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Abstract - Anthropogenic aerosols have significant impacts on the environment and human health in the Yangtze River Delta region, one of the most densely populated regions in the world. A biomass-burning plume swept across this area (Shanghai) in May 2009, leading to changes in the physical and optical properties of aerosols, which were investigated using ground-based remote sensing and in situ measurements via comparisons with dust pollution and background conditions. Experiments show that the biomass-burning plume led to an increase in the average aerosol optical depth (AOD) at 500 nm from 0.73 to 1.00 (37% higher), an absorption Angstrom exponent (AAE) of 1.48, and an increase in the Angstrom exponent (α) up to 1.53. Furthermore, local dust aerosols derived from road dust and/or construction dust also led to higher values of AOD (2.68) and AAE (2.16), and a daily average value of α of 1.05. For the biomass-burning plume, the aerosol particles exhibited significant variations in short-wavelength spectra. The single scattering albedo at 670 nm decreased remarkably under the influence of the biomass-burning plume, indicating the significant absorptive ability of the biomass-burning pollution and higher ratio of absorption aerosols within the plume. Under the effects of the biomass-burning, the volume concentration of fine-mode aerosols increased significantly and the PM-fine/PM-coarse volume concentration ratio reached 12.33. This relatively large change in fine-mode particles indicates that biomass-burning has a greater impact on fine-mode aerosols than on coarse-mode aerosols.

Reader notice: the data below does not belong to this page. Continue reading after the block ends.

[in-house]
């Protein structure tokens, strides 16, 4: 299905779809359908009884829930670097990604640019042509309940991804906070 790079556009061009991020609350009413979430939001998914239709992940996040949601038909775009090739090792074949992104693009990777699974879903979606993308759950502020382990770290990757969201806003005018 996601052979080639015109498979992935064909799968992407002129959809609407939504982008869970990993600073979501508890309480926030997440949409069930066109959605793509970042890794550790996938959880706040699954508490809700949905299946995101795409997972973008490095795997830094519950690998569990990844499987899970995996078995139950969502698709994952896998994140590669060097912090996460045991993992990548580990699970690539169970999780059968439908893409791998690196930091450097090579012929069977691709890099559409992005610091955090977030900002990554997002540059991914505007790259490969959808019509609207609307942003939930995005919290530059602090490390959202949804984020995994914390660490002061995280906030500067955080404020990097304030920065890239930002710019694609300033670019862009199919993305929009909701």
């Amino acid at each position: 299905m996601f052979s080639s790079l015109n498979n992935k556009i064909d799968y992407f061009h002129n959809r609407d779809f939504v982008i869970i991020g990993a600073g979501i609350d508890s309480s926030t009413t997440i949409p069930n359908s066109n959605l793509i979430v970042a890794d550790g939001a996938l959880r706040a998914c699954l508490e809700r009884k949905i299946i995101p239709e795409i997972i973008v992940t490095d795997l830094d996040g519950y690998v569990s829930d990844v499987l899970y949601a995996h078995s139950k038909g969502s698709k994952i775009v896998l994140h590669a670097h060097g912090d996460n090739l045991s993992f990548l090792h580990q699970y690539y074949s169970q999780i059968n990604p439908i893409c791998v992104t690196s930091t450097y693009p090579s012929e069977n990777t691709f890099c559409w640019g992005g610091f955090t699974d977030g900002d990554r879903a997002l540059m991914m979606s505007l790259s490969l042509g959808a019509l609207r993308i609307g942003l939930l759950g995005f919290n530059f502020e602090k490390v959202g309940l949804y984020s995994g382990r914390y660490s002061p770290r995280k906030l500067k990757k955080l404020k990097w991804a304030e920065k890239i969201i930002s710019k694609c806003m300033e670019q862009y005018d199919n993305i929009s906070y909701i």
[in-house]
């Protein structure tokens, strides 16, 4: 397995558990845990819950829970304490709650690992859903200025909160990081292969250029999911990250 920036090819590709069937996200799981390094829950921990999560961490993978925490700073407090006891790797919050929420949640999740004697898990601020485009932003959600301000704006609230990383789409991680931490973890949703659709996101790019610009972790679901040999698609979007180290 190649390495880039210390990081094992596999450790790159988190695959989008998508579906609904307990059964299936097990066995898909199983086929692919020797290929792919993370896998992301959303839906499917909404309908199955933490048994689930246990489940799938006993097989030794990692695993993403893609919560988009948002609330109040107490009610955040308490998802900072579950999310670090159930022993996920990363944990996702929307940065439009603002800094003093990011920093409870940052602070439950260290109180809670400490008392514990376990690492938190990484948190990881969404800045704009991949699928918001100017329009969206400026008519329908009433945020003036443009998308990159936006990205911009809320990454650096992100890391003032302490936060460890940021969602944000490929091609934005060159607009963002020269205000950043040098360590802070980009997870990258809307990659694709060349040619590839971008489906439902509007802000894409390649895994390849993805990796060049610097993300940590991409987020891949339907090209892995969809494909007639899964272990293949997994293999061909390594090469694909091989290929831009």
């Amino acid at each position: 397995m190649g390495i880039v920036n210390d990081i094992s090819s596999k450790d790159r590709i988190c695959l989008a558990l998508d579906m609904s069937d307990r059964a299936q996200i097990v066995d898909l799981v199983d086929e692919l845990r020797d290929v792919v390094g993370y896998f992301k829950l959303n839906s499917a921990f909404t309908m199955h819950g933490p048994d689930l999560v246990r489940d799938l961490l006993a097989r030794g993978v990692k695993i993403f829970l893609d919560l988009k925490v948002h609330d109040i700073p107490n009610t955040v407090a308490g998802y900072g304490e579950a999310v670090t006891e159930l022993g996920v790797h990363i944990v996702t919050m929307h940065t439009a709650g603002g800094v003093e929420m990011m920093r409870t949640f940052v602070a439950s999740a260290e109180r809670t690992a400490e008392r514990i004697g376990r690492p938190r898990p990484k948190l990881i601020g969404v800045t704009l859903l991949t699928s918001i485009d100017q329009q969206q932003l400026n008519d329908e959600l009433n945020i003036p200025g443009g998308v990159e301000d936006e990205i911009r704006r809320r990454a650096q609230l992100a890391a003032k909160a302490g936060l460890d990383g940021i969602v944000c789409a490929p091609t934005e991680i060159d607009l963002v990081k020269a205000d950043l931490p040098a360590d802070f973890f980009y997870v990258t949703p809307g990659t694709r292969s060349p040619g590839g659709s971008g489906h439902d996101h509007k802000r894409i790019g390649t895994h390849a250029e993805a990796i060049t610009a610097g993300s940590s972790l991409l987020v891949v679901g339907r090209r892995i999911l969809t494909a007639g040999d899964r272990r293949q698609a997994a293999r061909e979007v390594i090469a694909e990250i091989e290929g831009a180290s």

He, Q., X. Zhao, J. Lu, G. Zhou, H. Yang, W. Gao, W. Yu, & T. Cheng (2015) Impacts of biomass-burning on aerosol properties of a severe haze event over Shanghai, PARTICUOLOGY (In Press).